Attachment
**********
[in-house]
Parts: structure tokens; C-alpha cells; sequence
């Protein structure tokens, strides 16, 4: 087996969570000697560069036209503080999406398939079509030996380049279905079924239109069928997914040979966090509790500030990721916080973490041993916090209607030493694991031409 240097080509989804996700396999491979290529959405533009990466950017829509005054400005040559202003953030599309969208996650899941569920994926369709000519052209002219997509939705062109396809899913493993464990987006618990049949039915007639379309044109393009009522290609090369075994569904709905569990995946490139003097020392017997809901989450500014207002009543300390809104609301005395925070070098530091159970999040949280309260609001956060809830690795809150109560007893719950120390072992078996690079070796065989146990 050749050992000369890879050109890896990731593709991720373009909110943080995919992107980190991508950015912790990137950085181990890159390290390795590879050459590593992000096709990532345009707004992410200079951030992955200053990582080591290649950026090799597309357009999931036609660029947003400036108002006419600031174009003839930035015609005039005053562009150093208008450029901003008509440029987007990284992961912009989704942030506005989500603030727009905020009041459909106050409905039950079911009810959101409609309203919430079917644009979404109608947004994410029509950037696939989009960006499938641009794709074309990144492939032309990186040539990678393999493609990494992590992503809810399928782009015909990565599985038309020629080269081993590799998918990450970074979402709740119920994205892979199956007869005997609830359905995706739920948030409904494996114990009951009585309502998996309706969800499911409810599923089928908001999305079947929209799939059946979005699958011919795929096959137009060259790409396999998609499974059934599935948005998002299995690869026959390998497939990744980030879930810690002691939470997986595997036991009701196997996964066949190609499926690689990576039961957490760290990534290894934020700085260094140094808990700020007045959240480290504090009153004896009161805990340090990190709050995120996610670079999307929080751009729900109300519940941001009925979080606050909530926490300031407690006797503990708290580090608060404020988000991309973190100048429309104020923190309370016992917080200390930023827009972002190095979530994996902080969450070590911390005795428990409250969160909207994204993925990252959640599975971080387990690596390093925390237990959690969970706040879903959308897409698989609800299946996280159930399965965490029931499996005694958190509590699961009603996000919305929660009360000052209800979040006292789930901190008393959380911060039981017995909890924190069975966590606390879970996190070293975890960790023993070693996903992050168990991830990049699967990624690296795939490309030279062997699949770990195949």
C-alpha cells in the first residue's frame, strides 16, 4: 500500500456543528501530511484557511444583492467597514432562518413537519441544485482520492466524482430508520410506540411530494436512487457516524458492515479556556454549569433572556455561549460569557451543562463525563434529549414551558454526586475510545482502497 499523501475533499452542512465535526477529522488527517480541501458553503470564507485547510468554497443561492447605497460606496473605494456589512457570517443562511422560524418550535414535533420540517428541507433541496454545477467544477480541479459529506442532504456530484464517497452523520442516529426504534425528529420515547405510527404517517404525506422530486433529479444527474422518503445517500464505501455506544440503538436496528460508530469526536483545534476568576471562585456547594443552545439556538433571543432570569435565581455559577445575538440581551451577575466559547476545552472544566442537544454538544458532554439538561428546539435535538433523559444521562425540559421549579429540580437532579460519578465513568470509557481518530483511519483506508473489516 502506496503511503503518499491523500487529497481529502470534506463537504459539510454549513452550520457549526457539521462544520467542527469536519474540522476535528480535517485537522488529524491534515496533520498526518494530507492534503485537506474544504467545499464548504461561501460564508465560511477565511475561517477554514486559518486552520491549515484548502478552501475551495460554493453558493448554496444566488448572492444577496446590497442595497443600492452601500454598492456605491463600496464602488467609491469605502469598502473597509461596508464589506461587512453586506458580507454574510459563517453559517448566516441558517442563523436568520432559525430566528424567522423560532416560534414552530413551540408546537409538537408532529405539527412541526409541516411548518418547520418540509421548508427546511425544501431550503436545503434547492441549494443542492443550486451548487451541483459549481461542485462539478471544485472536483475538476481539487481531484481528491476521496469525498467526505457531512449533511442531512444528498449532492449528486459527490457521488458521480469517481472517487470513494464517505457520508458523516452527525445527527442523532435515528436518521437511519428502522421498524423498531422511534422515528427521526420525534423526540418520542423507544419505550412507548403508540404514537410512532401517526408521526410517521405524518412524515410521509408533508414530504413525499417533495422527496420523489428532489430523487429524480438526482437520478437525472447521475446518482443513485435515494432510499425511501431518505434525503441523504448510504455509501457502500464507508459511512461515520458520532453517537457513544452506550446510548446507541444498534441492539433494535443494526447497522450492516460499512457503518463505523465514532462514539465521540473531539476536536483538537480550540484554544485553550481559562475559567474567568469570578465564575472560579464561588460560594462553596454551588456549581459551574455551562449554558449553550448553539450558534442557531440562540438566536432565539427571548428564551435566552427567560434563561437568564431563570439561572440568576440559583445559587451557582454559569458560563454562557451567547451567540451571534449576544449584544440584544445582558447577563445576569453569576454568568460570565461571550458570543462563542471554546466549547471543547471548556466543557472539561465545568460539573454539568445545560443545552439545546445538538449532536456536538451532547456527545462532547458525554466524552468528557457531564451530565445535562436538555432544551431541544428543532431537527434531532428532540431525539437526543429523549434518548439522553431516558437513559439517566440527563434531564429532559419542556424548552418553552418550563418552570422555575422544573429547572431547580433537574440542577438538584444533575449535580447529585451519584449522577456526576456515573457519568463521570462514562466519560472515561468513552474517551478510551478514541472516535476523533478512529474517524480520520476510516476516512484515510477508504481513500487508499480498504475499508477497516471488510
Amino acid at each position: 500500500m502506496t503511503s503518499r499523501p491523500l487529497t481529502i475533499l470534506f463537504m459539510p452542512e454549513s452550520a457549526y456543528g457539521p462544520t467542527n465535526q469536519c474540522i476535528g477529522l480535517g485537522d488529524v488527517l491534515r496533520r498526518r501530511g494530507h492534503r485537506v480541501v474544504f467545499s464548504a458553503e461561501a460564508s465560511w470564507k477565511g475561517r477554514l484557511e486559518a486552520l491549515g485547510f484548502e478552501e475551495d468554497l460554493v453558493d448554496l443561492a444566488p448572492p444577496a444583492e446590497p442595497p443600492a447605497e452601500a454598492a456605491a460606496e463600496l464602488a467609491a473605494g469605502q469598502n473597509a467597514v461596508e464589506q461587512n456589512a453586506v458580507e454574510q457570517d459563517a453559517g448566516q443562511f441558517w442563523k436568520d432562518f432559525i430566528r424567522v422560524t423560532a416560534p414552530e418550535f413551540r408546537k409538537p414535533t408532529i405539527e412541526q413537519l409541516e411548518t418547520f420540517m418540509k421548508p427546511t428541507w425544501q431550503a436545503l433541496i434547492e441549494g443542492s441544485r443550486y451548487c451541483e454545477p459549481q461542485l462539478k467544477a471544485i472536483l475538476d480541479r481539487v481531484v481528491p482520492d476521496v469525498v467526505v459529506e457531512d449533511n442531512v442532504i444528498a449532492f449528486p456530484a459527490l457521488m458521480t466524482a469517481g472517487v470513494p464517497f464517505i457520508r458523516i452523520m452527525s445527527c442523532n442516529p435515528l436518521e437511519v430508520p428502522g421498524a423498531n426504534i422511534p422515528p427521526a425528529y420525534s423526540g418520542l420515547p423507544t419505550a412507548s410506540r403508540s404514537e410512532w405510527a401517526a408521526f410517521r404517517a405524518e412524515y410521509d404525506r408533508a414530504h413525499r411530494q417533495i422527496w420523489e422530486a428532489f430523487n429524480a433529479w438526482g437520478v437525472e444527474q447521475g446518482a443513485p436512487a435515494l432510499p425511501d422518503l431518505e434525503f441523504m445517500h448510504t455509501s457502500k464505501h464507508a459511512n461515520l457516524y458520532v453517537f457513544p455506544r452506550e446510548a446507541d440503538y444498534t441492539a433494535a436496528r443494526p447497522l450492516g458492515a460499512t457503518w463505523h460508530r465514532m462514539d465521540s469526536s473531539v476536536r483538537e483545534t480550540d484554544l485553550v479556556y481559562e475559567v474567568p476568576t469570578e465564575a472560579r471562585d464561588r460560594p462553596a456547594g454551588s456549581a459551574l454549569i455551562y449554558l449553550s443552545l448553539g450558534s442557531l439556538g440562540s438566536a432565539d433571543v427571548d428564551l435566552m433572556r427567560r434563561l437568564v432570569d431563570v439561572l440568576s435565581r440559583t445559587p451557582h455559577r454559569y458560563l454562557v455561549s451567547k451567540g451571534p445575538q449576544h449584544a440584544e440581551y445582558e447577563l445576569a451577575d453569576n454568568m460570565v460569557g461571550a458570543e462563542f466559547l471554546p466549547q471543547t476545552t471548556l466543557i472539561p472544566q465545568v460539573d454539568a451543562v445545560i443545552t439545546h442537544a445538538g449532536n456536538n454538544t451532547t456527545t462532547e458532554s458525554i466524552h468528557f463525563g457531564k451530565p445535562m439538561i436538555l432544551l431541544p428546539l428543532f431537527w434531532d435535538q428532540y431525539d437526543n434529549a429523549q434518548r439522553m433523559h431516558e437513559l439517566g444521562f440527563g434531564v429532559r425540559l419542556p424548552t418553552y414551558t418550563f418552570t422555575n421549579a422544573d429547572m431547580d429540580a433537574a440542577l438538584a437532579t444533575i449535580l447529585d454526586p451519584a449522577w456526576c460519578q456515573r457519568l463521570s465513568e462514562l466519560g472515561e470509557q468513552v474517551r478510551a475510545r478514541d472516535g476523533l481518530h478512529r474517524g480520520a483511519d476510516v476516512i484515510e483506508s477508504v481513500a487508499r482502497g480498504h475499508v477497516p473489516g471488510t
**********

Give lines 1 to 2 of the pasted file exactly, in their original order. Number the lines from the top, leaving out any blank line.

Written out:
[in-house]
Parts: structure tokens; C-alpha cells; sequence